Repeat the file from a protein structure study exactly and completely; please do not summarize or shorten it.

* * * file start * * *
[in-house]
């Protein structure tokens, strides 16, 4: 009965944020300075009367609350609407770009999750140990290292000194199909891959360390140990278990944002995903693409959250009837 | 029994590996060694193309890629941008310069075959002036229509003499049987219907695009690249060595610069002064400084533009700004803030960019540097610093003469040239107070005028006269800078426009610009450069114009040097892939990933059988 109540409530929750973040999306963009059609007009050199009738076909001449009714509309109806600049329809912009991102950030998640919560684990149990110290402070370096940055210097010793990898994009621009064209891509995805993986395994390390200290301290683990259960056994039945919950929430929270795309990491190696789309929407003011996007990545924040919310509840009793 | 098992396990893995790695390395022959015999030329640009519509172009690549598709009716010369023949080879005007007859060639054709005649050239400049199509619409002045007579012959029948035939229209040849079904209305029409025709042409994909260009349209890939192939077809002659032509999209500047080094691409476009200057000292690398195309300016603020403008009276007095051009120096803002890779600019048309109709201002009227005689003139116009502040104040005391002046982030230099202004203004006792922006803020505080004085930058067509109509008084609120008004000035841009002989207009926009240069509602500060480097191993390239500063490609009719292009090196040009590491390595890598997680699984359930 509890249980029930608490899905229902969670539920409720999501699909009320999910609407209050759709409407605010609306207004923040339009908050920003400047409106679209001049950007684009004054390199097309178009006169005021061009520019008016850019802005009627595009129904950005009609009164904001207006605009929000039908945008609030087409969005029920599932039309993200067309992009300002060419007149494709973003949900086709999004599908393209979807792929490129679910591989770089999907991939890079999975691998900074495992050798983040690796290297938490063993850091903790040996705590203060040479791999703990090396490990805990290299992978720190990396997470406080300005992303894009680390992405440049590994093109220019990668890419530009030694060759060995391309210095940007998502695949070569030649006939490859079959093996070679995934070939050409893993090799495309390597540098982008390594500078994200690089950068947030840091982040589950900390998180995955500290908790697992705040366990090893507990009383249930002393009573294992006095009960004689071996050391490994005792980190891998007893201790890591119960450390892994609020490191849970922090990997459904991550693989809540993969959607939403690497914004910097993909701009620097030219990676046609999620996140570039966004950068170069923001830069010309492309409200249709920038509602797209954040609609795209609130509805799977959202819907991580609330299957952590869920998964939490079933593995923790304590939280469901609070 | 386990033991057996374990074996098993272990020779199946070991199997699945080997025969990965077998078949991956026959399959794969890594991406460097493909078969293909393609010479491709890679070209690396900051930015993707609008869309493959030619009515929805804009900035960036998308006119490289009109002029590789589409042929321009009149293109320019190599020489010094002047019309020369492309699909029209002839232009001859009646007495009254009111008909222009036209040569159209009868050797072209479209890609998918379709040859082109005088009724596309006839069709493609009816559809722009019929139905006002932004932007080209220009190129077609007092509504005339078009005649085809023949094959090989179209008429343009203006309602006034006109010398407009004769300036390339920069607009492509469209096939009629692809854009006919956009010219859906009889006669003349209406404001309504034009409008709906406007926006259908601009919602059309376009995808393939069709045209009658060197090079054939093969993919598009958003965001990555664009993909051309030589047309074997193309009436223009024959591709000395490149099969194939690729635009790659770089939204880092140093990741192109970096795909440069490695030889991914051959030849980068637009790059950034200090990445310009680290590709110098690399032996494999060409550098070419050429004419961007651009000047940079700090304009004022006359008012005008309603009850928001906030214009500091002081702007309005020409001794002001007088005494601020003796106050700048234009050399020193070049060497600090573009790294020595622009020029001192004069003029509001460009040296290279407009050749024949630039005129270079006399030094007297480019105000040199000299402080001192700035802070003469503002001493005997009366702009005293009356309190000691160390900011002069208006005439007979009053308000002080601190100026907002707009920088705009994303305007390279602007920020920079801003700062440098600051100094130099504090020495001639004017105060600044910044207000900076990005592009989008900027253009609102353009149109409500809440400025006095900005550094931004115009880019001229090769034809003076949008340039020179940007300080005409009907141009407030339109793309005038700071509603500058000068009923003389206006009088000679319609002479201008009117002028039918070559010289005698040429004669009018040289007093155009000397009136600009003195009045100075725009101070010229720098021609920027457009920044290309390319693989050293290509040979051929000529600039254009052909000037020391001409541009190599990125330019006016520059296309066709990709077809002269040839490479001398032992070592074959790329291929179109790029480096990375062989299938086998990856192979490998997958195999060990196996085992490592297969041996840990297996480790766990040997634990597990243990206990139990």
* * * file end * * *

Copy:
[in-house]
């Protein structure tokens, strides 16, 4: 009965944020300075009367609350609407770009999750140990290292000194199909891959360390140990278990944002995903693409959250009837 | 029994590996060694193309890629941008310069075959002036229509003499049987219907695009690249060595610069002064400084533009700004803030960019540097610093003469040239107070005028006269800078426009610009450069114009040097892939990933059988 109540409530929750973040999306963009059609007009050199009738076909001449009714509309109806600049329809912009991102950030998640919560684990149990110290402070370096940055210097010793990898994009621009064209891509995805993986395994390390200290301290683990259960056994039945919950929430929270795309990491190696789309929407003011996007990545924040919310509840009793 | 098992396990893995790695390395022959015999030329640009519509172009690549598709009716010369023949080879005007007859060639054709005649050239400049199509619409002045007579012959029948035939229209040849079904209305029409025709042409994909260009349209890939192939077809002659032509999209500047080094691409476009200057000292690398195309300016603020403008009276007095051009120096803002890779600019048309109709201002009227005689003139116009502040104040005391002046982030230099202004203004006792922006803020505080004085930058067509109509008084609120008004000035841009002989207009926009240069509602500060480097191993390239500063490609009719292009090196040009590491390595890598997680699984359930 509890249980029930608490899905229902969670539920409720999501699909009320999910609407209050759709409407605010609306207004923040339009908050920003400047409106679209001049950007684009004054390199097309178009006169005021061009520019008016850019802005009627595009129904950005009609009164904001207006605009929000039908945008609030087409969005029920599932039309993200067309992009300002060419007149494709973003949900086709999004599908393209979807792929490129679910591989770089999907991939890079999975691998900074495992050798983040690796290297938490063993850091903790040996705590203060040479791999703990090396490990805990290299992978720190990396997470406080300005992303894009680390992405440049590994093109220019990668890419530009030694060759060995391309210095940007998502695949070569030649006939490859079959093996070679995934070939050409893993090799495309390597540098982008390594500078994200690089950068947030840091982040589950900390998180995955500290908790697992705040366990090893507990009383249930002393009573294992006095009960004689071996050391490994005792980190891998007893201790890591119960450390892994609020490191849970922090990997459904991550693989809540993969959607939403690497914004910097993909701009620097030219990676046609999620996140570039966004950068170069923001830069010309492309409200249709920038509602797209954040609609795209609130509805799977959202819907991580609330299957952590869920998964939490079933593995923790304590939280469901609070 | 386990033991057996374990074996098993272990020779199946070991199997699945080997025969990965077998078949991956026959399959794969890594991406460097493909078969293909393609010479491709890679070209690396900051930015993707609008869309493959030619009515929805804009900035960036998308006119490289009109002029590789589409042929321009009149293109320019190599020489010094002047019309020369492309699909029209002839232009001859009646007495009254009111008909222009036209040569159209009868050797072209479209890609998918379709040859082109005088009724596309006839069709493609009816559809722009019929139905006002932004932007080209220009190129077609007092509504005339078009005649085809023949094959090989179209008429343009203006309602006034006109010398407009004769300036390339920069607009492509469209096939009629692809854009006919956009010219859906009889006669003349209406404001309504034009409008709906406007926006259908601009919602059309376009995808393939069709045209009658060197090079054939093969993919598009958003965001990555664009993909051309030589047309074997193309009436223009024959591709000395490149099969194939690729635009790659770089939204880092140093990741192109970096795909440069490695030889991914051959030849980068637009790059950034200090990445310009680290590709110098690399032996494999060409550098070419050429004419961007651009000047940079700090304009004022006359008012005008309603009850928001906030214009500091002081702007309005020409001794002001007088005494601020003796106050700048234009050399020193070049060497600090573009790294020595622009020029001192004069003029509001460009040296290279407009050749024949630039005129270079006399030094007297480019105000040199000299402080001192700035802070003469503002001493005997009366702009005293009356309190000691160390900011002069208006005439007979009053308000002080601190100026907002707009920088705009994303305007390279602007920020920079801003700062440098600051100094130099504090020495001639004017105060600044910044207000900076990005592009989008900027253009609102353009149109409500809440400025006095900005550094931004115009880019001229090769034809003076949008340039020179940007300080005409009907141009407030339109793309005038700071509603500058000068009923003389206006009088000679319609002479201008009117002028039918070559010289005698040429004669009018040289007093155009000397009136600009003195009045100075725009101070010229720098021609920027457009920044290309390319693989050293290509040979051929000529600039254009052909000037020391001409541009190599990125330019006016520059296309066709990709077809002269040839490479001398032992070592074959790329291929179109790029480096990375062989299938086998990856192979490998997958195999060990196996085992490592297969041996840990297996480790766990040997634990597990243990206990139990």